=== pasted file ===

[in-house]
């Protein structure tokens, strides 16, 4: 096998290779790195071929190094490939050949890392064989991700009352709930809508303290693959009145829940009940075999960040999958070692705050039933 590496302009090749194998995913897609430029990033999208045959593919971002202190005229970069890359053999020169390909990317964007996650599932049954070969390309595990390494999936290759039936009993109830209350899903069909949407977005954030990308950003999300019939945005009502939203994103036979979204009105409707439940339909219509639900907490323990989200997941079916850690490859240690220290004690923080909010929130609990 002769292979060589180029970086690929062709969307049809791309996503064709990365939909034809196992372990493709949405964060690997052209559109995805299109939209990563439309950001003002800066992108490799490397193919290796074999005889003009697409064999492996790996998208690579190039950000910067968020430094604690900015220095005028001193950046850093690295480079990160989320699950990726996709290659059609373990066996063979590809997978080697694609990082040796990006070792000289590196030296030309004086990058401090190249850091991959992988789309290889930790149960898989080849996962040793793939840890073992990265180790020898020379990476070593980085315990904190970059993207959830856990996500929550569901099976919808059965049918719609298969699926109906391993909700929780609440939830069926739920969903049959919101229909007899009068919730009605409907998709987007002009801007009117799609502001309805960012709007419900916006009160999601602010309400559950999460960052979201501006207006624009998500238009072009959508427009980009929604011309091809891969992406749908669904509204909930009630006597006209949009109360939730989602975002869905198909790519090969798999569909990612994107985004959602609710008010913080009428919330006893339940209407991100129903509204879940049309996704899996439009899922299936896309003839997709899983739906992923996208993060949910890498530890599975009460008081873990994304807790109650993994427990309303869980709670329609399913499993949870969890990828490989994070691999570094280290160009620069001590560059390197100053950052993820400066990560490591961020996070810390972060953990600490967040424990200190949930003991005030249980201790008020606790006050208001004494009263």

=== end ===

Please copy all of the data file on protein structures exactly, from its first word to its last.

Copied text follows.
[in-house]
């Protein structure tokens, strides 16, 4: 096998290779790195071929190094490939050949890392064989991700009352709930809508303290693959009145829940009940075999960040999958070692705050039933 590496302009090749194998995913897609430029990033999208045959593919971002202190005229970069890359053999020169390909990317964007996650599932049954070969390309595990390494999936290759039936009993109830209350899903069909949407977005954030990308950003999300019939945005009502939203994103036979979204009105409707439940339909219509639900907490323990989200997941079916850690490859240690220290004690923080909010929130609990 002769292979060589180029970086690929062709969307049809791309996503064709990365939909034809196992372990493709949405964060690997052209559109995805299109939209990563439309950001003002800066992108490799490397193919290796074999005889003009697409064999492996790996998208690579190039950000910067968020430094604690900015220095005028001193950046850093690295480079990160989320699950990726996709290659059609373990066996063979590809997978080697694609990082040796990006070792000289590196030296030309004086990058401090190249850091991959992988789309290889930790149960898989080849996962040793793939840890073992990265180790020898020379990476070593980085315990904190970059993207959830856990996500929550569901099976919808059965049918719609298969699926109906391993909700929780609440939830069926739920969903049959919101229909007899009068919730009605409907998709987007002009801007009117799609502001309805960012709007419900916006009160999601602010309400559950999460960052979201501006207006624009998500238009072009959508427009980009929604011309091809891969992406749908669904509204909930009630006597006209949009109360939730989602975002869905198909790519090969798999569909990612994107985004959602609710008010913080009428919330006893339940209407991100129903509204879940049309996704899996439009899922299936896309003839997709899983739906992923996208993060949910890498530890599975009460008081873990994304807790109650993994427990309303869980709670329609399913499993949870969890990828490989994070691999570094280290160009620069001590560059390197100053950052993820400066990560490591961020996070810390972060953990600490967040424990200190949930003991005030249980201790008020606790006050208001004494009263």